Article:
R.K.: Okay. Now, you say narcissists exert a disproportionate influence on society because the number of characteristics of narcissistic personality disorder mean they are more likely to reach positions of authority than those with normal psychology. Can you talk about that?
I.H.: I think for a number of reasons that's true and also I'd like just to say a little bit about the, the title of the book is Imperfect Design , and the reason that I've chosen that title is because it's not only about the psychology of psychopaths and narcissists and paranoids, it's also about the psychology of the rest of us and particularly in the case of narcissists, we very often find them very attractive personalities. They're hyper-confident.
They are absolutely certain about what they're saying so they don't say, we could do this or we could do that, they're absolutely certain about a particular direction and we often find that particularly attractive and they can be very charismatic personalities and of course they have the drive because they feel like they are entitled to this, the absolute conviction that they are entitled to this position, so for all of these reasons, it's the interaction of the psychology of the minority with the psychology of the majority population and in the case of narcissists, they are very often, it's an issue of style winning out over substance.
R.K: Okay. Now I just want to get a little more into the paranoid person because I'm not really clear, I mean, the narcissist and the psychopath, they seem to make sense to me. Can you explain how the paranoid person fits in with this collection of evil people?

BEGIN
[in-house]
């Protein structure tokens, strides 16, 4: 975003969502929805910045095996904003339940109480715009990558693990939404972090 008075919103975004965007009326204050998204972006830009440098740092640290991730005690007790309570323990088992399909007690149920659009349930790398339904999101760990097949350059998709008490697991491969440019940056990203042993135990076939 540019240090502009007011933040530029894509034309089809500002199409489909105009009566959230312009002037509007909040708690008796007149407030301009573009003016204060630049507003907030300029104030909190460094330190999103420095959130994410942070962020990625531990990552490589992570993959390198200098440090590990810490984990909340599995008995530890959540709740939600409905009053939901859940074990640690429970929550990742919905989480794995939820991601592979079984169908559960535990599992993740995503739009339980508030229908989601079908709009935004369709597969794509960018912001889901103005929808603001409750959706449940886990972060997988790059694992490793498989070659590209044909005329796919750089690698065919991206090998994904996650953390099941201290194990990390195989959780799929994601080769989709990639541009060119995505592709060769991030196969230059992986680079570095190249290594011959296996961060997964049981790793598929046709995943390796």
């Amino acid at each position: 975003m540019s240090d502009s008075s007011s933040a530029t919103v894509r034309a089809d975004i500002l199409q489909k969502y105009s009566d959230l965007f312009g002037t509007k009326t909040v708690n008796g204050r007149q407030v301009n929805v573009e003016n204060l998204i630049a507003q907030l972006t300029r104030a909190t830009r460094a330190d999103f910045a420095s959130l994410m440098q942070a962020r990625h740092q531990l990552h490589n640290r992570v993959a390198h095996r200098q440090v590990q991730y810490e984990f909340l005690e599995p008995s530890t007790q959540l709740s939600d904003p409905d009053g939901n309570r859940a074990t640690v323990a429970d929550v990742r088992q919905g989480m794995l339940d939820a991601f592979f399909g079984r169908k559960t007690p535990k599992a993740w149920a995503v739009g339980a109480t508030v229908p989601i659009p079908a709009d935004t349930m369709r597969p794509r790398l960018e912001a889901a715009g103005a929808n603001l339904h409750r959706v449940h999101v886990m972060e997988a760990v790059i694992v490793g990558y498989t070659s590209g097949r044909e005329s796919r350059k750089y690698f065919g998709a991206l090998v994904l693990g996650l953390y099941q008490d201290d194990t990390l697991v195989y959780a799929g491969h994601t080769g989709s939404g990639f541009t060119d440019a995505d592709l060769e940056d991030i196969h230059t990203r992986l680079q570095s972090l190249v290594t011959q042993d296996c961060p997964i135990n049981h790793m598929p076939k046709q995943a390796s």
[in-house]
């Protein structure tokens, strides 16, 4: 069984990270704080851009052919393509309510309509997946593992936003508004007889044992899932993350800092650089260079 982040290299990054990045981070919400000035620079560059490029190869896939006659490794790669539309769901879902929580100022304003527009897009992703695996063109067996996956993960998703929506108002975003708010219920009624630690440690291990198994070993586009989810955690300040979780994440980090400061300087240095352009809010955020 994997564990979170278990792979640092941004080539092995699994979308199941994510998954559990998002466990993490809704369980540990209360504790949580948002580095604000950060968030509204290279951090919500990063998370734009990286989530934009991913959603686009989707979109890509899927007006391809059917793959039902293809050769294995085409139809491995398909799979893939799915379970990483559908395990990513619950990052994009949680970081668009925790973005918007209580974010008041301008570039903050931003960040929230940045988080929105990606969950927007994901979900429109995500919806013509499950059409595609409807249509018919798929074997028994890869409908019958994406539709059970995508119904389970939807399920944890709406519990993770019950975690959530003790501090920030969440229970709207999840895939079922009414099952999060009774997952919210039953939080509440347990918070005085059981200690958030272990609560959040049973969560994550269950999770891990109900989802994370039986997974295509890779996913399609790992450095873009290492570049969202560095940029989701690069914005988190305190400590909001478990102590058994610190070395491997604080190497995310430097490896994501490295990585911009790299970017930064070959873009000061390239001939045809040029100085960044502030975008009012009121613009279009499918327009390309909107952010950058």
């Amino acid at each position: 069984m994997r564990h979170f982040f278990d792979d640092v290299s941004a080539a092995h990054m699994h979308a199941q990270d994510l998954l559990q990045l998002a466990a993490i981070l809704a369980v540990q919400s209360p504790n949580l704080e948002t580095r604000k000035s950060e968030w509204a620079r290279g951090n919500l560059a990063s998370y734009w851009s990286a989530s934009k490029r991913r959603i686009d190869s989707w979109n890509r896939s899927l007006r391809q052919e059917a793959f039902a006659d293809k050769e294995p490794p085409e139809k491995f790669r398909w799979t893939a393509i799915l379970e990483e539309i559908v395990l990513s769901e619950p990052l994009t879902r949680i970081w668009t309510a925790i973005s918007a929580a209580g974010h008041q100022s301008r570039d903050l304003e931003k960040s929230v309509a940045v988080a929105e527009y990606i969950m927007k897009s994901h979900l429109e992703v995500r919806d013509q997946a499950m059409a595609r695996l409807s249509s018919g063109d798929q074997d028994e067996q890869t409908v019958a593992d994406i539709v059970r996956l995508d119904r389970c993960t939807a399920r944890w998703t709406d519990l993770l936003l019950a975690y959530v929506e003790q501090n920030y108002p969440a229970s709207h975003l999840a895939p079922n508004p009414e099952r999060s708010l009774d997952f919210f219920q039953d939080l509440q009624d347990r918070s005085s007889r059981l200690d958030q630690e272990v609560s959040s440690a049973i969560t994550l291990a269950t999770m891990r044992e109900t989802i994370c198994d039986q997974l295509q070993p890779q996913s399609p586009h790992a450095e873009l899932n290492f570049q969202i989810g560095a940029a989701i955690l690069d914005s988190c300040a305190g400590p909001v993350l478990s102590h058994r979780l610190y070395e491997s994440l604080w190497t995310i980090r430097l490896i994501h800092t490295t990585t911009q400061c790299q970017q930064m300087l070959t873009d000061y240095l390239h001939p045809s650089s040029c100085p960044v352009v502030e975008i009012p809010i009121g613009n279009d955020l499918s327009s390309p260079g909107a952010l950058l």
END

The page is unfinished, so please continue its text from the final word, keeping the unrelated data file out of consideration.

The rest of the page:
I.H.: I think the paranoid person plays a very important role, again in the interaction between the psychology of the minority and the psychology of the majority. Their role really is to scapegoat enemies and to whip up the paranoid feelings of the majority against particular external or internal enemies. So if you look at the role of paranoia in Hitler's Germany, you look at the role of paranoia in, I guess if you look at sectarian conflict where, particular groups, anywhere where a particular group is feeling under threat, whether it's a majority group where the minority is now beginning to agitate for it's rights or whether it's a, what's coming to mind is almost a religious conflict in the Middle East or even the religious conflicts, sectarian conflict in Northern Ireland where I grew up, the role of the paranoid in those situations is to vilify the enemy and do it with such bile and conviction that they are dogmatic, they are absolute, I would say they are the cheerleaders for hatred against enemies.
R.K.: Cheerleaders for hatred against enemies. Now, when we first made contact you told me that it was your experience with some of the things that happened in Ireland that led you to get in to this. Could you talk about that?
I.H.: Well I guess in writing the book I've written the book over those past four or five years but it's been a long time in the making. The idea of as I say, and I was about five or six whenever the Troubles broke out in Northern Ireland so that was going on in the background whenever I was growing up for my entire childhood and early adult life.
But the idea which we often hear in much of my book is sort of a reaction against, we often hear we are all the same, Aleksandr Solzhenitsyn even said that his lesson from being in the Gulag was that everyone was the same , he said that the line of good and evil runs through every human heart. And I could never believe that.
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